Ayre Chamberlain Gaunt has submitted plans to convert Ted Cullinan’s Grade II*-listed Ready Mix Concrete (RMC) building in Surrey into a retirement living complex
The 28-year-old green-roofed office scheme had been threatened with demolition to make way for terraced housing designed by Barton Willmore.
However the ‘outstanding’ and ‘innovative’ buildings were listed in July 2014 following a high-profile campaign backed by a group of leading architects, including former RIBA president Sunand Prasad, and the Twentieth Century Society.
Ayre Chamberlain Gaunt’s two-stage £20 million plans will create an 81-home ‘later living’ village on the 7.37ha plot near Egham.
The project will overhaul the site’s existing 18th, 19th and 20th-century buildings into one and two-bedroom apartments with the recreational facilities from Cullinan’s 1990 scheme restored to create a community heart.
According to the Basingstoke-based practice, the front of house in the original complex will be reinstated and the swimming pool and spa, squash courts, restaurants and dining areas will be refurbished. Extra facilities include a residents’ lounge and library, staff accommodation, guest suites and two winter gardens.
The wider scheme will also feature a trio of new low-rise blocks housing 25 flats, described as ‘a 21st-century complementary addition to the current campus, carefully integrated with the landscape to reduce the visual impact on the green belt’.
Ayre Chamberlain Gaunt’s proposed conversion of Cullinan’s 1990 RMC building
Practice director David Ayre said: ‘We were inspired by the way each architectural period can be read through its contrast.
‘Our intention is for the new development to read as a new layer against the existing buildings, and new elements of the proposed conversion to be considered to be like pieces of furniture or joinery inserted into the existing buildings.’
The firm says it has ‘worked in close collaboration with Historic England, the Twentieth Century Society and Cullinan Studio throughout the planning process.
Conservation adviser Tess Pinto from The Twentieth Century Society said: ‘What we’ve seen of the plans so far is very encouraging. We suggested that this type of use would be a good fit when we first supported listing, and it’s great to see creative thinking demonstrating that the existing buildings and landscape can be revitalised in such a positive way.’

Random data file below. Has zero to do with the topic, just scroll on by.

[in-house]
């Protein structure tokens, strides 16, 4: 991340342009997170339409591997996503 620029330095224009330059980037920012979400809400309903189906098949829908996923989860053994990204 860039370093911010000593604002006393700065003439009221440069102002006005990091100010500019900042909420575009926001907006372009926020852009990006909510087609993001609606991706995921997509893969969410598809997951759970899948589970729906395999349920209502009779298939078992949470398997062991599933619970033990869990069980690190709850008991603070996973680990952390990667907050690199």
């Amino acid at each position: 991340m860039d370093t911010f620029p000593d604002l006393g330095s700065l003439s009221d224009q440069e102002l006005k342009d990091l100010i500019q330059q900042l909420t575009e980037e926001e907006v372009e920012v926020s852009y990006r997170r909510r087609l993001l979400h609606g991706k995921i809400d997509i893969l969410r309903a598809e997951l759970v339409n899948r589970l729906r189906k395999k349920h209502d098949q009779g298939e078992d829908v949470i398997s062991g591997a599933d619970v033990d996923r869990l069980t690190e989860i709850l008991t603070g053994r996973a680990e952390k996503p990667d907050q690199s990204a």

Cullinan Studio’s senior partner Robin Nicholson added: ‘It’s wonderful that our Grade II*-listed RMC HQ is going to be restored – in particular the pool, the roof gardens and the general fabric) – and put to excellent use as retirement living; a good solution in capable hands.’
Subject to planning approval, work is expected to start on site , November.
Ayre Chamberlain Gaunt’s proposed masterplan
Location: Thorpe, Egham, Surrey
Site Area: 7.37 hectares
Type of project: Later Living Development
Client: Eden Retirement Living
Architect: Ayre Chamberlain Gaunt
Retirement living consultant: Paul Trofimov & Associates
Planning consultant: Tanner & Tilley
Heritage consultant: Forum Heritage Services
Landscape architect: Pegasus Group
M & E consultant: Max Fordham
Transport, highways & contaminated land advisers: Peter Brett Associates
Flood Risk and Drainage consultant: JNP Group
Start on site: November 2018
Completion: Phase 1 (existing buildings) – 2020 / Phase 2 (new build) – 2021
Contract Duration: 36 months
Project Value: £20million
Comment from Ted Cullinan about Cemex from 2014
The Ready Mix Concrete (RMC) Headquarters Building is the building in which the ideas that have always interested and inspired me are most thoroughly combined in a single work.
Its setting is an historic one, of one early eighteenth century house, its nineteenth century stable block and a nineteenth century half-timbered and gabled house typical of the Thames Valley. All had been more or less wrecked with additions over the years.
We restored the three houses and re-set the first two in courtyards generated from the width of their classical frontages; these courtyards being made out of new office, social and sports accommodation for RMC. The half-timbered Arts and Crafts house was left more freestanding, only loosely connected to the other accommodation and used for training.
The new accommodation makes the garden courts and has gardens on top of it which fulfil 3 functions: they contribute to the super insulation of the buildings and the temperature flywheel effect; they can be enjoyed by the occupants; and they provide a good view from neighbouring St Anne’s Hill as asked for by the local people and planners. So the whole scheme allowed me the great pleasure of seamlessly continuing the landscape, gardening and building, a thing I’d always longed to do.
Before RMC I had done many buildings which were well insulated, passive solar and so on; but RMC was the first which combined heavy heat-storing roofs, high insulation and underfloor trickle heating and ventilation.
Spaces and places inside and out interpenetrate with one another, and each leads to another one or two.
Ted Cullinan’s RMC headquarters - as existing